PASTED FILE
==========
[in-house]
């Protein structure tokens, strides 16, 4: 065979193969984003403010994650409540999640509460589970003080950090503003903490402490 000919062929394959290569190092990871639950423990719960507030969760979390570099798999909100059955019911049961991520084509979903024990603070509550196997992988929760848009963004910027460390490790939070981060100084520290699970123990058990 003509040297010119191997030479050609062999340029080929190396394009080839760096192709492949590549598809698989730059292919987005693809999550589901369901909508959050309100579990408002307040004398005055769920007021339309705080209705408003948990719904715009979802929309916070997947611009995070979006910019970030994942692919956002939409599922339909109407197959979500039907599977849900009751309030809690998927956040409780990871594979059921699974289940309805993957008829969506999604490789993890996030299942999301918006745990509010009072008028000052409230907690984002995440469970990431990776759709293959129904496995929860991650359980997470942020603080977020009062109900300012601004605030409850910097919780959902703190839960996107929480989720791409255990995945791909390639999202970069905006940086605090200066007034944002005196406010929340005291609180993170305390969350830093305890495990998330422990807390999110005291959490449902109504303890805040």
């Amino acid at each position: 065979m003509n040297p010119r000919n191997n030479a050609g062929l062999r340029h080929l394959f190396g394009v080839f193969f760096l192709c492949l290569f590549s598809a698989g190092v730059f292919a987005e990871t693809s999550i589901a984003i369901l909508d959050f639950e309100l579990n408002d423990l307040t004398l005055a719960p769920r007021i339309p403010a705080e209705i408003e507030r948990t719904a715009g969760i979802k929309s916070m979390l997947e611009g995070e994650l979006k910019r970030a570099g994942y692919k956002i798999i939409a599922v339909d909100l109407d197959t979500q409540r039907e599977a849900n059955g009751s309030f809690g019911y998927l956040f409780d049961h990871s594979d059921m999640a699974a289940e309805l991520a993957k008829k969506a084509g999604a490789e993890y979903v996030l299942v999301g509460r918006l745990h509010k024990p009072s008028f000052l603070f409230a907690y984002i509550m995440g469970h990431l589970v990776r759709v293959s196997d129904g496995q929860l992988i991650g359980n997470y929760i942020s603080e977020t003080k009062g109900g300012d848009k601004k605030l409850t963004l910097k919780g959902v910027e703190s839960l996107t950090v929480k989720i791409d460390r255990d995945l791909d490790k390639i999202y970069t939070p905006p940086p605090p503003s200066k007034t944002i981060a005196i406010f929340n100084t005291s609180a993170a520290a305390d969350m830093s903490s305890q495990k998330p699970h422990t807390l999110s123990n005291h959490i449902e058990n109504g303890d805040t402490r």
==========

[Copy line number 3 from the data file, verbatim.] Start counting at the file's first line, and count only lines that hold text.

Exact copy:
């Amino acid at each position: 065979m003509n040297p010119r000919n191997n030479a050609g062929l062999r340029h080929l394959f190396g394009v080839f193969f760096l192709c492949l290569f590549s598809a698989g190092v730059f292919a987005e990871t693809s999550i589901a984003i369901l909508d959050f639950e309100l579990n408002d423990l307040t004398l005055a719960p769920r007021i339309p403010a705080e209705i408003e507030r948990t719904a715009g969760i979802k929309s916070m979390l997947e611009g995070e994650l979006k910019r970030a570099g994942y692919k956002i798999i939409a599922v339909d909100l109407d197959t979500q409540r039907e599977a849900n059955g009751s309030f809690g019911y998927l956040f409780d049961h990871s594979d059921m999640a699974a289940e309805l991520a993957k008829k969506a084509g999604a490789e993890y979903v996030l299942v999301g509460r918006l745990h509010k024990p009072s008028f000052l603070f409230a907690y984002i509550m995440g469970h990431l589970v990776r759709v293959s196997d129904g496995q929860l992988i991650g359980n997470y929760i942020s603080e977020t003080k009062g109900g300012d848009k601004k605030l409850t963004l910097k919780g959902v910027e703190s839960l996107t950090v929480k989720i791409d460390r255990d995945l791909d490790k390639i999202y970069t939070p905006p940086p605090p503003s200066k007034t944002i981060a005196i406010f929340n100084t005291s609180a993170a520290a305390d969350m830093s903490s305890q495990k998330p699970h422990t807390l999110s123990n005291h959490i449902e058990n109504g303890d805040t402490r």